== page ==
You don't need a pump for the deck pump-out fitting, at least, I've never seen it done that way. The single macerator pump is typically used just for pumping overboard when you're in a legal area to do so. The hose up to the deck pump-out flange is just directly routed to the tank and the suction pump in the pump-out station takes care of the rest. I would NOT want to be on the business end of a forced pump-out system were it to have a leak!!
 

CaptMD

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Brooksie

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I have a friend with Whale Super Sub and no complaints. If you use an automatic pump, which I have used with good results on Whalers, it will awaken you at night while it tests for water every so often.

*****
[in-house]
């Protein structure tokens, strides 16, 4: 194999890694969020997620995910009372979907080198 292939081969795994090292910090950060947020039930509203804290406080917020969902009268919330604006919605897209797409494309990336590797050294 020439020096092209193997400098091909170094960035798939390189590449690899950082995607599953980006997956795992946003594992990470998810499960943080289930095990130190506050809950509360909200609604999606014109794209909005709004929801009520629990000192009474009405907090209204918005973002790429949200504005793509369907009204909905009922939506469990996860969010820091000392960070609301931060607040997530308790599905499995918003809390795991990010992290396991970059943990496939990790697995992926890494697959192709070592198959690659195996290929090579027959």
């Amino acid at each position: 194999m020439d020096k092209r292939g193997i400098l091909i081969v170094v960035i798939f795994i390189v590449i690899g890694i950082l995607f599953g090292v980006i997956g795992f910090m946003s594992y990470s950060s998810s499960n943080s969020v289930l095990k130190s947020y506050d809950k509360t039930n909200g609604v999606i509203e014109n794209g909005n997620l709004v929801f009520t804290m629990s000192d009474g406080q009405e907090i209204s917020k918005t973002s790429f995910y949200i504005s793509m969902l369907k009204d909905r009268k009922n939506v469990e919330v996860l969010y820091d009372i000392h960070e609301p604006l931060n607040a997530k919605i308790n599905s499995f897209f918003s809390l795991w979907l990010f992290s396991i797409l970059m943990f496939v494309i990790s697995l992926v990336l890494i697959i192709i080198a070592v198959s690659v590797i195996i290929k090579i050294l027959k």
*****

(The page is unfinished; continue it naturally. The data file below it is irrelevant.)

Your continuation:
I have the Beckson vent on my boat 20 years. It does move air as advertised but needs air blowing over it. It completely excludes water even green waater coming over it. The solar powered ones don't move as much air but work without wind blowing over. Remember when you have a out vent, you need an in vent.

I would always use a Groco 109 pump switch.

As to head systems. The simplest is usually the best. A tank, thruhull w/ rear facing clamshell, and "Y" valve w/ no stops is all you need. The val;ve can connect the head with thruhull, or tank, then connect tank to thruhull for emptying when offshore. A pump out deck fitting can be teed in for pumpout if desired. No pumps, no wires, no repairs. Legal if the handle is off the valve in a drawer.
 

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Pitou

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Thanks Pitou. I never thought I'd have a boat like this!
And this info is great. I can't believe that that pump is only 30 bucks. How long have you had it installed?
I've had that pump in my keel pocket since May of 2014 and it does not sit idle. The pricing made me a bit shy too, but as I said .. it hasn't skipped a beat and has been trouble free.